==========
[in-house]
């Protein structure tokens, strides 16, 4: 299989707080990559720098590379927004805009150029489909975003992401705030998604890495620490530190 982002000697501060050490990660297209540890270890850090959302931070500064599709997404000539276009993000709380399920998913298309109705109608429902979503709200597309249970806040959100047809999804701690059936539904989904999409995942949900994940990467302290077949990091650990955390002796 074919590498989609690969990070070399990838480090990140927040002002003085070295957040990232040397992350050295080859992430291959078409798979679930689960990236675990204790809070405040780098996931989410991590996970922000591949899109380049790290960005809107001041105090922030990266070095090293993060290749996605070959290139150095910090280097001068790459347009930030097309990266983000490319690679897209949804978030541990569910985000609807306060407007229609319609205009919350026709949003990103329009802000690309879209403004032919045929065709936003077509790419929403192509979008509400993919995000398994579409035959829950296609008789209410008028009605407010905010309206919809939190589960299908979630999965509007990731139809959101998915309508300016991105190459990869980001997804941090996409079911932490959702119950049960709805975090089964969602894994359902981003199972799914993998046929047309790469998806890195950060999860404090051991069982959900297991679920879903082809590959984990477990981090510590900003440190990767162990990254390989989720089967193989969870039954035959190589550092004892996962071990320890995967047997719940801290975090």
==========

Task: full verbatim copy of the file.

[in-house]
């Protein structure tokens, strides 16, 4: 299989707080990559720098590379927004805009150029489909975003992401705030998604890495620490530190 982002000697501060050490990660297209540890270890850090959302931070500064599709997404000539276009993000709380399920998913298309109705109608429902979503709200597309249970806040959100047809999804701690059936539904989904999409995942949900994940990467302290077949990091650990955390002796 074919590498989609690969990070070399990838480090990140927040002002003085070295957040990232040397992350050295080859992430291959078409798979679930689960990236675990204790809070405040780098996931989410991590996970922000591949899109380049790290960005809107001041105090922030990266070095090293993060290749996605070959290139150095910090280097001068790459347009930030097309990266983000490319690679897209949804978030541990569910985000609807306060407007229609319609205009919350026709949003990103329009802000690309879209403004032919045929065709936003077509790419929403192509979008509400993919995000398994579409035959829950296609008789209410008028009605407010905010309206919809939190589960299908979630999965509007990731139809959101998915309508300016991105190459990869980001997804941090996409079911932490959702119950049960709805975090089964969602894994359902981003199972799914993998046929047309790469998806890195950060999860404090051991069982959900297991679920879903082809590959984990477990981090510590900003440190990767162990990254390989989720089967193989969870039954035959190589550092004892996962071990320890995967047997719940801290975090």